Endocrine and metabolic late effects following cancer treatment: challenges and controversies

in Endocrine Connections
Authors:
Judith GebauerDepartment of Internal Medicine I, University Hospital Schleswig-Holstein, Luebeck, Germany

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https://orcid.org/0000-0003-4428-8010
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Claire E HighamDepartment of Endocrinology, Christie Hospital NHS Foundation Trust, University of Manchester, and Manchester Academic Health Science Centre, Manchester, UK

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https://orcid.org/0000-0002-0917-9743

Correspondence should be addressed to J Gebauer: judith.gebauer@uksh.de

This paper forms part of a collection on the Late Effects of Cancer Treatment. The guest editors for this collection were Claire E Higham and Judith Gebauer.

Open access

In 2020, there were 19.3 million new cancer cases diagnosed globally (1, 2), and numbers continue to rise. During the last few decades, cancer survival has improved considerably; in the 1960s, children had a 5-year cancer survival rate of around 25% which has risen to over 80% in high-income countries (3, 4). Rising incidence and improved survival rates have resulted in a growing number of long-term cancer survivors; currently over 43 million worldwide (5, 6).

Although cured of their cancer, these patients continue to present a challenge to health systems as the majority will develop sequelae from their cancer or cancer treatments occurring years to decades after the end of cancer treatment (Fig. 1). These late consequences are reflected in a range of different organs and functions with varying severity, from mild restrictions to new life-threatening diseases and can have significant effects on the quality and quantity of life, thus requiring a multidisciplinary approach to care (7). Up to half of them will develop endocrine or metabolic consequences.

Figure 1
Figure 1

Relative risks for chronic health conditions in childhood cancer survivors (compared to their siblings) (9).

Citation: Endocrine Connections 11, 9; 10.1530/EC-22-0261

Childhood cancer survivors represent a comparably small group of patients in this large cohort that have been studied for decades due to their excellent long-term survival rates and the long life span ahead of them after the end of treatment. Much knowledge about late effects is therefore derived from this patient group and serves as the basis for guidelines and recommendations, for example, the International Guideline Harmonisation Group (https://www.ighg.org/) who promote risk-adapted long-term follow-up with the aim of facilitating early detection and treatment of possible sequelae (8). With the focus shifting from survival to living beyond cancer in many, optimal long-term follow-up is essential to reduce long-term morbidity and mortality as well as to ensure good quality of life in all long-term cancer survivors.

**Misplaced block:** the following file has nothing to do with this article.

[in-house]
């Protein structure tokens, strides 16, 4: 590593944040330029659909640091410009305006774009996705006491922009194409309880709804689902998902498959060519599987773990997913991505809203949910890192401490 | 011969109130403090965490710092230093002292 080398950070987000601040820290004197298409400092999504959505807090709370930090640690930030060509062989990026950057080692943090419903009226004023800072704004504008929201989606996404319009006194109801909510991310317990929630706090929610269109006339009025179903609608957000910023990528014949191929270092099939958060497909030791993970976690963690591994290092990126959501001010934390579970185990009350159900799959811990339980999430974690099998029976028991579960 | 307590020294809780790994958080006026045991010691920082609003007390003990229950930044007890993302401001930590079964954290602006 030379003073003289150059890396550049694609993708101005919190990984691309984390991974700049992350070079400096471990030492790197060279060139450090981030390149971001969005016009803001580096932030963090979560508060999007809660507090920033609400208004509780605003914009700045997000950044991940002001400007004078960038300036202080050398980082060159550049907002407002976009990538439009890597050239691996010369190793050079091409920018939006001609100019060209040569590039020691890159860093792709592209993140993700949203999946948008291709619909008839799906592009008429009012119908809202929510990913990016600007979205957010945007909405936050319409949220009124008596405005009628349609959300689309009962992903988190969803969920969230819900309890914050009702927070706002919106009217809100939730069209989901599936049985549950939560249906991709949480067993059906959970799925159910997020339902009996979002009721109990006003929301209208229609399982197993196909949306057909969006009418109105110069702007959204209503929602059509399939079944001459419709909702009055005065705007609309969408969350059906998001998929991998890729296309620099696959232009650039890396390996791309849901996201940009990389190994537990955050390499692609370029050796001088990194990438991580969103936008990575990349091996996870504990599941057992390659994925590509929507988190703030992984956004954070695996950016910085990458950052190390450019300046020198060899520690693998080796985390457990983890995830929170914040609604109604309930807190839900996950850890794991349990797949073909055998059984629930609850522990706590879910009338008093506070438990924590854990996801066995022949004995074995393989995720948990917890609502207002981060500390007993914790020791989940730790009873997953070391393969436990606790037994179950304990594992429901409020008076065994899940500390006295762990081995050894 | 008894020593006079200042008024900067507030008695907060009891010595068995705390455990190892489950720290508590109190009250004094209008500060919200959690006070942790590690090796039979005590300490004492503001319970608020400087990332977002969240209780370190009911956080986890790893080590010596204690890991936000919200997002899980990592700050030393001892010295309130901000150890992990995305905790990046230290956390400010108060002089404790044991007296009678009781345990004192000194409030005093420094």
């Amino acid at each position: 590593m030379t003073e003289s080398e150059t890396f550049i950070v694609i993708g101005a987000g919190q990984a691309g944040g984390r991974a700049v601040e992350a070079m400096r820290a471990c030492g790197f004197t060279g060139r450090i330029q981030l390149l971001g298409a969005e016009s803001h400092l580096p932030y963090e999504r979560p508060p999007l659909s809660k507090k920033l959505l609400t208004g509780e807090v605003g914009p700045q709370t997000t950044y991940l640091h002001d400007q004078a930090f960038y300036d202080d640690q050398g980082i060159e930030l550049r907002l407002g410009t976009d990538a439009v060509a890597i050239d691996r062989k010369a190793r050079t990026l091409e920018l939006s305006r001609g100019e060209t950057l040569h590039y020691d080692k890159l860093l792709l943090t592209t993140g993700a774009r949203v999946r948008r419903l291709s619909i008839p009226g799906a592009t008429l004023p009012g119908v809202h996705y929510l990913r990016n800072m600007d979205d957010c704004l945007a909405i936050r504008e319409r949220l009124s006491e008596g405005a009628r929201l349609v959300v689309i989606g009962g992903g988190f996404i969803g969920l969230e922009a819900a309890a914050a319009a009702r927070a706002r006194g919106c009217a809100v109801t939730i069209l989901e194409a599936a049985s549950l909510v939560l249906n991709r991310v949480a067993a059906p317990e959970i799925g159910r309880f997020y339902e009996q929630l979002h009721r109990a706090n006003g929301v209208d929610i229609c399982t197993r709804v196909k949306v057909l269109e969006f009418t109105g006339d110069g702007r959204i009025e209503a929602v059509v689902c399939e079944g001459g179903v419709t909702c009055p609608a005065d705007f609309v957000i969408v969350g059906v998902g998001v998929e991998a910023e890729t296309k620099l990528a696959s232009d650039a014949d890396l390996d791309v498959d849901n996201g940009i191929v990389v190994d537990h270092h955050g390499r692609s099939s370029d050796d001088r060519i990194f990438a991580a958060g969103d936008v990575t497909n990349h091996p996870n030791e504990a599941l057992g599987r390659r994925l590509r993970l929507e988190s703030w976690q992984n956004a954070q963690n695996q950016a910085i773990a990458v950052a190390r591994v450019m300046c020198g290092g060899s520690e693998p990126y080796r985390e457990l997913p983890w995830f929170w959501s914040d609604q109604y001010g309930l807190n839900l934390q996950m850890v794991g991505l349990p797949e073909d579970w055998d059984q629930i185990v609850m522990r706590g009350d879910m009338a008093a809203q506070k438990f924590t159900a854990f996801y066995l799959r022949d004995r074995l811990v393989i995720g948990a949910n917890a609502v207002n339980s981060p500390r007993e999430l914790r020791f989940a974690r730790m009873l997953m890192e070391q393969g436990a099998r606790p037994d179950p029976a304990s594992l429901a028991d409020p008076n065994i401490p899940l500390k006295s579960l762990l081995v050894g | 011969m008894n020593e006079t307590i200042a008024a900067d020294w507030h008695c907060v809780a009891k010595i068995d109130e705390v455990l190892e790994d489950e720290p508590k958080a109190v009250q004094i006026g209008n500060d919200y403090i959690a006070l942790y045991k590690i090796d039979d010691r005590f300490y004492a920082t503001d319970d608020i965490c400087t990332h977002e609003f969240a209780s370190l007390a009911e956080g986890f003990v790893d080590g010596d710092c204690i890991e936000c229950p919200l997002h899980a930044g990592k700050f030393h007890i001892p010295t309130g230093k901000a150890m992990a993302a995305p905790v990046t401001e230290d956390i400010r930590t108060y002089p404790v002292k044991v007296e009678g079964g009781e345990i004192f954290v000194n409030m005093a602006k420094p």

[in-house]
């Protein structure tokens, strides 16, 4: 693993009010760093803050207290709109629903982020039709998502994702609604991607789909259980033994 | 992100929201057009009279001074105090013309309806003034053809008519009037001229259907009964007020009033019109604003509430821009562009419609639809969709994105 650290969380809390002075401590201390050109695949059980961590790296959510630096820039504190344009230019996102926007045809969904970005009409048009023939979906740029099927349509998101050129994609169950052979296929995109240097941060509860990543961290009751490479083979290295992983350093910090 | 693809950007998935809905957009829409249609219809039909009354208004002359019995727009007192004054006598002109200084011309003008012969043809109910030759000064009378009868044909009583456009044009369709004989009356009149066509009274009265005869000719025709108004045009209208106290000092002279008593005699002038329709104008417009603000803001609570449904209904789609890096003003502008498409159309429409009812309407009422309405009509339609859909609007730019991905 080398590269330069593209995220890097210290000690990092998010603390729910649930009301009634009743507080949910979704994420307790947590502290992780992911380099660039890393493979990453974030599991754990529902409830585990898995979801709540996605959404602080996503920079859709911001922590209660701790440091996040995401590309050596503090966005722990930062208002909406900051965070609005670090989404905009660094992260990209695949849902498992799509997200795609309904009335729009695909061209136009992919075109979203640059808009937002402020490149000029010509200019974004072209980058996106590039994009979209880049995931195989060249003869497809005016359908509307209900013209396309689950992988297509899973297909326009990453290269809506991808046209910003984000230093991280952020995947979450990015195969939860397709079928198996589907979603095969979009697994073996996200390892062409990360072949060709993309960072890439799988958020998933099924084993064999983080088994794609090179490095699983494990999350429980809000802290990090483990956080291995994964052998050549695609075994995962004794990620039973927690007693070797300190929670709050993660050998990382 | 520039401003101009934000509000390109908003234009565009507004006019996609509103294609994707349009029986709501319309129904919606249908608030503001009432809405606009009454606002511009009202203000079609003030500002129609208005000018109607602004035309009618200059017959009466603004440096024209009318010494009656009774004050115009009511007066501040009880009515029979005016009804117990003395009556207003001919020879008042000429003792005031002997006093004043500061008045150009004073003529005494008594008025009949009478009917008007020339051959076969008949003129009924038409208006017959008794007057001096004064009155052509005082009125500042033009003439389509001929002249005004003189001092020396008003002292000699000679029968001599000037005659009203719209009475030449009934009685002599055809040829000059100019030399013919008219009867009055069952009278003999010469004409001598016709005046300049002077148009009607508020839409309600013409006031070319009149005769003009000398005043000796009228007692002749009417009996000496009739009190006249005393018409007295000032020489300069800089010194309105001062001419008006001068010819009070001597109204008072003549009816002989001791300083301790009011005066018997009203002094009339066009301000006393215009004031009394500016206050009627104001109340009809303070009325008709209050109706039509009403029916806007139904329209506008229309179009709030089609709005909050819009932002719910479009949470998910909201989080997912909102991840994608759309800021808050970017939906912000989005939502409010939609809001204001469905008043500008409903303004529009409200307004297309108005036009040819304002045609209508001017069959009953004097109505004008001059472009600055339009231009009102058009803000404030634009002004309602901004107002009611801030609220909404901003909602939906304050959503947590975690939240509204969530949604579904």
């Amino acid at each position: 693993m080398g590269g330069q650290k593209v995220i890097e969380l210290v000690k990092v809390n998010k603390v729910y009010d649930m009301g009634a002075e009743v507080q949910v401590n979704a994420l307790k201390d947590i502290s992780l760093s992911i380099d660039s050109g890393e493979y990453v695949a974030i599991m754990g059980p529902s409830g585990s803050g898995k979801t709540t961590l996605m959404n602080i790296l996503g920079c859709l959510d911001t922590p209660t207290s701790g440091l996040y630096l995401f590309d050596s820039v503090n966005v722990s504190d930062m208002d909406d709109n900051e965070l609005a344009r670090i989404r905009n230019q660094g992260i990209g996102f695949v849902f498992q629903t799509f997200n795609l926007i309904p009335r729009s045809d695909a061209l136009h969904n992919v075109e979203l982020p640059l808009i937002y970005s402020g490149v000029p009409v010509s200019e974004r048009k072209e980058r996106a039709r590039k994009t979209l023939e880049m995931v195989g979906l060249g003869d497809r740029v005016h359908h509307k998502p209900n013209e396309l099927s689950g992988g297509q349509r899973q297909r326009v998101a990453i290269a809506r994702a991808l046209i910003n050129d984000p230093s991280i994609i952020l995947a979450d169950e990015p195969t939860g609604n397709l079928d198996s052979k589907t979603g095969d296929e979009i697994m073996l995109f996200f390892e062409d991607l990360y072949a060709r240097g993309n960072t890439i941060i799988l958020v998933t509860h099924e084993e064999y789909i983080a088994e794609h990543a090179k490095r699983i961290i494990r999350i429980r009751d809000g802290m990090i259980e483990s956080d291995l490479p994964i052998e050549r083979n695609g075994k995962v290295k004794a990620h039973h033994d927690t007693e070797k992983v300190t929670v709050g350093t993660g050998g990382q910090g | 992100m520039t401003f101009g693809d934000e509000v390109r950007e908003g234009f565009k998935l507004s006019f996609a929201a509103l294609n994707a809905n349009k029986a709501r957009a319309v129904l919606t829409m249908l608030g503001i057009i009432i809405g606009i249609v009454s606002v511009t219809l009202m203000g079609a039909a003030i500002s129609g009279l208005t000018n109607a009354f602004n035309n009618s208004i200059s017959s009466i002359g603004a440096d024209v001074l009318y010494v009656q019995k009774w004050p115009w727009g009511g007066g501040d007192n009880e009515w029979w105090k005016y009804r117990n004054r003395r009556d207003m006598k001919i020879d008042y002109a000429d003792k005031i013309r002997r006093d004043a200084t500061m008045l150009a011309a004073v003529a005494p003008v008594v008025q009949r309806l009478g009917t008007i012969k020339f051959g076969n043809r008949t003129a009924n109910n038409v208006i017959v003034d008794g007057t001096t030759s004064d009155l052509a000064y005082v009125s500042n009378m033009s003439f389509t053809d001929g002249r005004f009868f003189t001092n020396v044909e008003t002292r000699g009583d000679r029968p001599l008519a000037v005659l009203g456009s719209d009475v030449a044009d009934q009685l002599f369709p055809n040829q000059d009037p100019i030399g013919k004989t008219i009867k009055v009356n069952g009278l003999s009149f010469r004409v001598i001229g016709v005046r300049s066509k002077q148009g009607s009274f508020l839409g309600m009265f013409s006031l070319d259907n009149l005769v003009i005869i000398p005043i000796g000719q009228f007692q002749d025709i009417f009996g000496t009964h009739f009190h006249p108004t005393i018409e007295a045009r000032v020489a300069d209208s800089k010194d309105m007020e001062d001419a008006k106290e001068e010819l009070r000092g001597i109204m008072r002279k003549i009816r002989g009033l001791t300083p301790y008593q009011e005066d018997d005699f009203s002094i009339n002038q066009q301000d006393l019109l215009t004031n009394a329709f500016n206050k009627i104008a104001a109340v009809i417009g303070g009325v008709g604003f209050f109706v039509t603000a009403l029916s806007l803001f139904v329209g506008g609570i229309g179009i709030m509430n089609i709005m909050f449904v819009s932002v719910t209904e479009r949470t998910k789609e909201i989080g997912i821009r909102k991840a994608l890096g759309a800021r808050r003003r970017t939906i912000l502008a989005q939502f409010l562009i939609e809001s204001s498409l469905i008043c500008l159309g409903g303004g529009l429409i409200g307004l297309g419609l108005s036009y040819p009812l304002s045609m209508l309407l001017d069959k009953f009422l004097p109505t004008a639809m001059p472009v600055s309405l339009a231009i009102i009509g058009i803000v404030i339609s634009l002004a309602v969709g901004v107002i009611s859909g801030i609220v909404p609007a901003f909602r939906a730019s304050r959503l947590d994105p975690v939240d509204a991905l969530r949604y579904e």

Developing evidence-based research and guidance for late effects is challenging for a number of reasons, including rapidly evolving oncology treatments, individualized cancer regimens and the duration of time between cancer treatments, and the development of sequelae. This has been compounded by relatively few studies investigating the underlying pathophysiology of late effects and lower levels of research funding compared to other areas of oncology research. These challenges need to be addressed as cancer incidence and cancer survival rates rise.

Despite increasing awareness of late effects, implementation of long-term follow-up care still varies considerably between nations and patient cohorts. Specialized late effects centers have been established in some countries during the last decade, offering standardized care for a few; however, large numbers of patients receive only basic follow-up care or, after the end of oncological follow-up care, no long-term follow-up care at all. Therefore, it is of enormous importance to address this inequity and determine which examinations at which frequency should be performed to detect possible long-term health consequences in a timely fashion, without overburdening the resources of health care systems and without exposing patients to unnecessary risks that may arise from overdiagnosis.

Articles in the series will highlight other current controversies in the field of late effects of cancer in order to present pragmatic approaches to optimal care. Moreover, expert authors from different nations and specialties will explore their topic from a range of angles, representing the multidisciplinary approach as well as the need for continuous international collaboration between specialists. Topics will cover bone health, growth hormone deficiency, the impact of different radiotherapy techniques on the hypothalamic–pituitary axis, risk assessment for second cancers, as well as strategies for international collaboration and different approaches to data analysis.

This special collection is designed to initiate discussions and critique of currently available recommendations, to evaluate current knowledge, to highlight the importance of the continuous adaption and development of clinical and mechanistic research around late effects, and to emphasize the value of surveillance strategies to ensure optimal long-term follow-up for every cancer survivor. To accompany the invited short review articles, we welcome the submission of original research articles in the field of late effects to complement and enhance this special collection.

Declaration of interest